btw, I said 1934 because that is when GDP started to increase.
As a general case war sucks for an economy. In the SPECIFIC case of WW2 it was good for the US economy but it sucked for everyone else. We got the capital from the British. Our economy was untouched by the conflict while most of our competitors were badly damaged (Britain) or outright smashed (Germany, Japan). Our only real economy competitor (British Empire) was crippled by the war and dissolved shortly thereafter - partly under the strain. Partition of India, withdrawal from the Middle East and preparation for the independence of the African and other Asian colonies in 1948 marked the end of the empire as a dominant power. This left the US with unchallenged military, industrial and economic supremacy by default.
People have screwed up ideas about what GD 1.0 meant because they over-focus on the US. For the rest of the world, it began much earlier - basically 1921 in the UK and Germany. There is alos a huge misunderstanding of how economies operate near full capacity in war. It's not government policy per se. It is the willingness of the population to work very hard for much less compensation in the interests of survival that causes it. The economic effect is similar to any other event where people double their work output and take a huge cut in living standards at the same time - via wartime inflation, rationing and purchase of war bonds. What would you expect to happen to production under those circumstances?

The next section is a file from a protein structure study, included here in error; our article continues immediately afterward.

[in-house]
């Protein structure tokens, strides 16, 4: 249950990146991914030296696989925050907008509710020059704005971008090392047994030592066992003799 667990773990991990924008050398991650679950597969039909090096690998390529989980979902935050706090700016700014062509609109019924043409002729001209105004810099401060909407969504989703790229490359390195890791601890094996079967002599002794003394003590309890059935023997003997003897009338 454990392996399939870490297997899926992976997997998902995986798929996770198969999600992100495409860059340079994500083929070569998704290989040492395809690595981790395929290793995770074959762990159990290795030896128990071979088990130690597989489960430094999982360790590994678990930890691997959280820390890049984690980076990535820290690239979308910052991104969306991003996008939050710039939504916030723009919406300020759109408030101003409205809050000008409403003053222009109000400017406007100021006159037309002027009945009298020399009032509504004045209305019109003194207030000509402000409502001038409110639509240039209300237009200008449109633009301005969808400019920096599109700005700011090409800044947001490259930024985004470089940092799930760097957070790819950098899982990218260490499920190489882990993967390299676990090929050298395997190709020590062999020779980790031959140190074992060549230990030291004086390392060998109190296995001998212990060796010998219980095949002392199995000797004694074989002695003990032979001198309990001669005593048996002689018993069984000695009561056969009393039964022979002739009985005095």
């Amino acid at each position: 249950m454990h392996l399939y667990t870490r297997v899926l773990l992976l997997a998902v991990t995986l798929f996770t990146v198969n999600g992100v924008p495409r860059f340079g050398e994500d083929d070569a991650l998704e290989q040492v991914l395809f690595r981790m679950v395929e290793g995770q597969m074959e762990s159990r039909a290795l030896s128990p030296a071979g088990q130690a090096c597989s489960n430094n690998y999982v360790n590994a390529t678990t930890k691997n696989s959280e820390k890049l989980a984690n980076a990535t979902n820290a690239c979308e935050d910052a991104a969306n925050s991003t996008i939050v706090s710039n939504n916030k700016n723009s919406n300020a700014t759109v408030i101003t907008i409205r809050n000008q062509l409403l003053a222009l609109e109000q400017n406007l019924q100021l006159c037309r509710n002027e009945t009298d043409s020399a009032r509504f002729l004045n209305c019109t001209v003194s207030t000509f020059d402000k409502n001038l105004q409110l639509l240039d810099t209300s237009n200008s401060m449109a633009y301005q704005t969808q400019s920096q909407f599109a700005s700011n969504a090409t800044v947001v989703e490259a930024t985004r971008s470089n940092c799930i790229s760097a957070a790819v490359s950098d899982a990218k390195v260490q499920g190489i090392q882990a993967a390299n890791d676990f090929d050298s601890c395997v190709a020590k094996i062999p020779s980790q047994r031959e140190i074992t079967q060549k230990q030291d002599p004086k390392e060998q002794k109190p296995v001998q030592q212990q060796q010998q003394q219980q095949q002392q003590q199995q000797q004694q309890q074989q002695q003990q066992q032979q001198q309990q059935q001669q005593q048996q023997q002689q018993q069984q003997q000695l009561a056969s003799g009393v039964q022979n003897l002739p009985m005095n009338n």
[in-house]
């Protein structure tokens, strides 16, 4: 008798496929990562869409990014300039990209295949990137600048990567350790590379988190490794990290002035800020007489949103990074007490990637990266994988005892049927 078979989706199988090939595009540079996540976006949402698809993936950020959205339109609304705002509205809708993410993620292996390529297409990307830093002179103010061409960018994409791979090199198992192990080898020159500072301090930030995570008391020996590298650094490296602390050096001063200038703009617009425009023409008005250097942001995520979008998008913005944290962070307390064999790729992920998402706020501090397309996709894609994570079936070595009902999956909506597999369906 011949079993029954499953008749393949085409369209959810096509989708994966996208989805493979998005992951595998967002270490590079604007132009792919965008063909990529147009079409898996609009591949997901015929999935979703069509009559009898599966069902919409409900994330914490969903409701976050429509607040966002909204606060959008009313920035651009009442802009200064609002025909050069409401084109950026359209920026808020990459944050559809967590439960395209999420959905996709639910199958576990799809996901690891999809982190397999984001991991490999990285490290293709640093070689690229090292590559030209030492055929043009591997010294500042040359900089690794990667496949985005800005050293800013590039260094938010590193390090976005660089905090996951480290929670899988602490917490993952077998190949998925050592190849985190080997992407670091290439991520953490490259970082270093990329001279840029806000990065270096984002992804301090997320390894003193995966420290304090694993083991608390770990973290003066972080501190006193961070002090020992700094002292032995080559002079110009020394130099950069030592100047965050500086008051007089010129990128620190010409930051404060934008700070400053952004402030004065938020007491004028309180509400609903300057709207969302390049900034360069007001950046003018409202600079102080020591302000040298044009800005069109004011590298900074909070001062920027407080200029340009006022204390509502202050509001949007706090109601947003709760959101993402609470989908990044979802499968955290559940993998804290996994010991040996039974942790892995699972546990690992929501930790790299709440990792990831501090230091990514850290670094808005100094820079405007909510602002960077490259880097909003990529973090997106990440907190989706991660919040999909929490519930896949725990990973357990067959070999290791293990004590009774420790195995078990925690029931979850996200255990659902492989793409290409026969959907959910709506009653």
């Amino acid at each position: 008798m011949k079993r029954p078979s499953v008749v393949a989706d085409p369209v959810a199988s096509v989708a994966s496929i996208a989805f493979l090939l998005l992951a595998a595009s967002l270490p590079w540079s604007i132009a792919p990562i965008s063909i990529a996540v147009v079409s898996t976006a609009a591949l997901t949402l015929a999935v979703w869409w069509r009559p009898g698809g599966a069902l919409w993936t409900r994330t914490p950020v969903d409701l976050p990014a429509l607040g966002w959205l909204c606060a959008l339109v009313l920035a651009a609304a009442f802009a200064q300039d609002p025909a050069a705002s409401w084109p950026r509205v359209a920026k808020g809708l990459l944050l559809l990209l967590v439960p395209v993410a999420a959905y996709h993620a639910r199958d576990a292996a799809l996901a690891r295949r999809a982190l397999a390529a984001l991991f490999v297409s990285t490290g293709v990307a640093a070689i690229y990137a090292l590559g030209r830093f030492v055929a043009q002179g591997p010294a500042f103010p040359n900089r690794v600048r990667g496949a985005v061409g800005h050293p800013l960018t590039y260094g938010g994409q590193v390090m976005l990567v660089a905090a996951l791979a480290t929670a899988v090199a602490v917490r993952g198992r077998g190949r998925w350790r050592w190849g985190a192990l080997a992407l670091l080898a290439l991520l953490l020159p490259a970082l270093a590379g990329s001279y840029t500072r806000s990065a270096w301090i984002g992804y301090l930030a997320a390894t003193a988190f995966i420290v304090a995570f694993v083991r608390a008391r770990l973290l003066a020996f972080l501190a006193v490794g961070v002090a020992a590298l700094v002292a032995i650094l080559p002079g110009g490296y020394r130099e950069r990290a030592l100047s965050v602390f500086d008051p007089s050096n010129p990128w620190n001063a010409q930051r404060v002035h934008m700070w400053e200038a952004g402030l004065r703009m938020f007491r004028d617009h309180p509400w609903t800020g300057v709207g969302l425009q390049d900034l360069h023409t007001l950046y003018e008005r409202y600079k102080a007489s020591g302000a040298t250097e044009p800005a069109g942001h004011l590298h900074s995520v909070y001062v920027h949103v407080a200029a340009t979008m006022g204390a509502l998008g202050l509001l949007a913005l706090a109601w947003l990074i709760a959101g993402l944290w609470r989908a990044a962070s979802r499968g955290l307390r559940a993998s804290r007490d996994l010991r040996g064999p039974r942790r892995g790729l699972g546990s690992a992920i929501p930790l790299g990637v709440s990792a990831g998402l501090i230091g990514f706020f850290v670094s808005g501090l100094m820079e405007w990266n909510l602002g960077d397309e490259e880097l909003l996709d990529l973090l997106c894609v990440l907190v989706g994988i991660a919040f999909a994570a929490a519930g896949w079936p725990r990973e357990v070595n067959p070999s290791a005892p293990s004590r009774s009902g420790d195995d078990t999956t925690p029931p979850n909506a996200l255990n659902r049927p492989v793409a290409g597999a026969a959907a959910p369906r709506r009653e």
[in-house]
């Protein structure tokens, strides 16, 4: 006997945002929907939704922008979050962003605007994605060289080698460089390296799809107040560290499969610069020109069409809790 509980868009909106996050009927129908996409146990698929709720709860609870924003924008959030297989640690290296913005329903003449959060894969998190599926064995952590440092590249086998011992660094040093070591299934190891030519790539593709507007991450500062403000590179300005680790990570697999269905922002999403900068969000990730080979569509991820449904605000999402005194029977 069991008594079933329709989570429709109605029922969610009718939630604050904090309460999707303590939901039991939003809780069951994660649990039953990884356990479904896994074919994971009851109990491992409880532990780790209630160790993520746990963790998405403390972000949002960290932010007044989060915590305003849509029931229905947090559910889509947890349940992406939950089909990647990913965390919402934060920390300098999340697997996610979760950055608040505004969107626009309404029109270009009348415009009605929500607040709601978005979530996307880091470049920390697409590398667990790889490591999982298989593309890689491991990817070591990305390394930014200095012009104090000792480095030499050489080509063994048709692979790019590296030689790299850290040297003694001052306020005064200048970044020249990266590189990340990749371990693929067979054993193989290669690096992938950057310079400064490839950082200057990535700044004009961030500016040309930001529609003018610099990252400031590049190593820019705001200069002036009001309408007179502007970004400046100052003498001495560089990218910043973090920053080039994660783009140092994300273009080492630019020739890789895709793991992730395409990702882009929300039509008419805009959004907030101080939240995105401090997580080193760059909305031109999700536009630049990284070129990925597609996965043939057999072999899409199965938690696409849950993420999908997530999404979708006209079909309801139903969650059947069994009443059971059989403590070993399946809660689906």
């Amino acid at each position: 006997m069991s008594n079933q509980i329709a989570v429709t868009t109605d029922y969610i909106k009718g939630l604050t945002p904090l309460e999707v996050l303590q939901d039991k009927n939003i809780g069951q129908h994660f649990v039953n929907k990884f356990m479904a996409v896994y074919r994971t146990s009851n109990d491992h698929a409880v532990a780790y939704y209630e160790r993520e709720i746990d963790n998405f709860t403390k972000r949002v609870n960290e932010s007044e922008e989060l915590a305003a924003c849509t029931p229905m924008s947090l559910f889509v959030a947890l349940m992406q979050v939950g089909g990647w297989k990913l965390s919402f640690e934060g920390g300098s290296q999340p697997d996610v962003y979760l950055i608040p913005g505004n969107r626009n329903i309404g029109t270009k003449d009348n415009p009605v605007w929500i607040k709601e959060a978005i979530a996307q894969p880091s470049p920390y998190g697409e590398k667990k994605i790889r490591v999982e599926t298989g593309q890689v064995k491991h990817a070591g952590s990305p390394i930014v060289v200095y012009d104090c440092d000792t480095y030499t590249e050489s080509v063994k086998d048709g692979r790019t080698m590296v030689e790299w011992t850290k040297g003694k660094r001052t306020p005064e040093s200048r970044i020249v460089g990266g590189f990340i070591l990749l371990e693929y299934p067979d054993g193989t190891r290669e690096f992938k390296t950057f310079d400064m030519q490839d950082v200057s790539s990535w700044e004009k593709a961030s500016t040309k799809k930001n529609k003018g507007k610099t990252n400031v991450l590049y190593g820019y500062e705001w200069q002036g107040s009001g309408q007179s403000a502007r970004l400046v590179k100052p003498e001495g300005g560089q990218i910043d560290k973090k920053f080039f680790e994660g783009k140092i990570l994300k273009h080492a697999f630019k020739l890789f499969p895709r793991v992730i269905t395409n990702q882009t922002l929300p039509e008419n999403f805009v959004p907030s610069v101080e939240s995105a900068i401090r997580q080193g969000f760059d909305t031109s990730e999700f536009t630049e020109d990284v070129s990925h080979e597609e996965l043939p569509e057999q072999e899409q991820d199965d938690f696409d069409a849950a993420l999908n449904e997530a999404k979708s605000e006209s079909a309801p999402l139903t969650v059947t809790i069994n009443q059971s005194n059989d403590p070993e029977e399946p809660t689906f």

Discussions about economies and policies would be much more interesting if there were pictures of titties.
No WWII, no economic recovery until into the 40's at least, and no world domination of the economy by the US. The recovery was provided via war not the US gov'ts economic recovery New Deal plans. So trying to say that the gov'ts plans of massive spending saved the economy is very misleading.
GDP was on par with pre-crash levels by the end of the 1930s. The recovery was supercharged by the war, to be sure, but the New Deal did in fact help facilitate recovery.No WWII, no economic recovery until into the 40's at least, and no world domination of the economy by the US. The recovery was provided via war not the US gov'ts economic recovery New Deal plans. So trying to say that the gov'ts plans of massive spending saved the economy is very misleading.
So federal budget deficits, ending the gold standard/monetizing capital inflows caused by Hitler's aggression and lowering reserve requirements were actions taken by non-governmental entities?Originally Posted by Escriva
What are you responding to?So federal budget deficits, ending the gold standard/monetizing capital inflows caused by Hitler's aggression and lowering reserve requirements were actions taken by non-governmental entities?
The US has been in a depression ever since the advent of the income tax. Before that the US economy shat gold bricks and everlasting lollipops. And the US was even better position before Teddy Roosevelt's progressive regulation. Actually, our system is best in Antebellum, or maybe even before the Louisiana Purchase. Heck, we'd been better off if someone else besides the tax-monger, Federalist George Washington was our 1st President. At least Aaron Burr knocked off the central banking hack Alexander Hamilton.
Here are the Real GDP growth rates for the years following implementation of some or all New Deal policies:
'34 - 10.88%
'35 - 8.88%
'36 - 13.05%
'37 - 5.12%
'38 - (3.44%)
'39 - 8.07%
'40 - 8.77%
'41 - 17.07%
When the depression you're climbing out of resulted in a $#@!ulative loss of nearly 30% of your economy, the recovery is going to take some time. When your policies run counter to the appropriate one for the time (see balanced budget, conservative policy effects resulting in the '37 recession), the problem is compounded.
So then you contend that deficit spending does not affect the money supply?
Gold bricks and everlasting lollipops????? No recessions no crashes before the income tax law?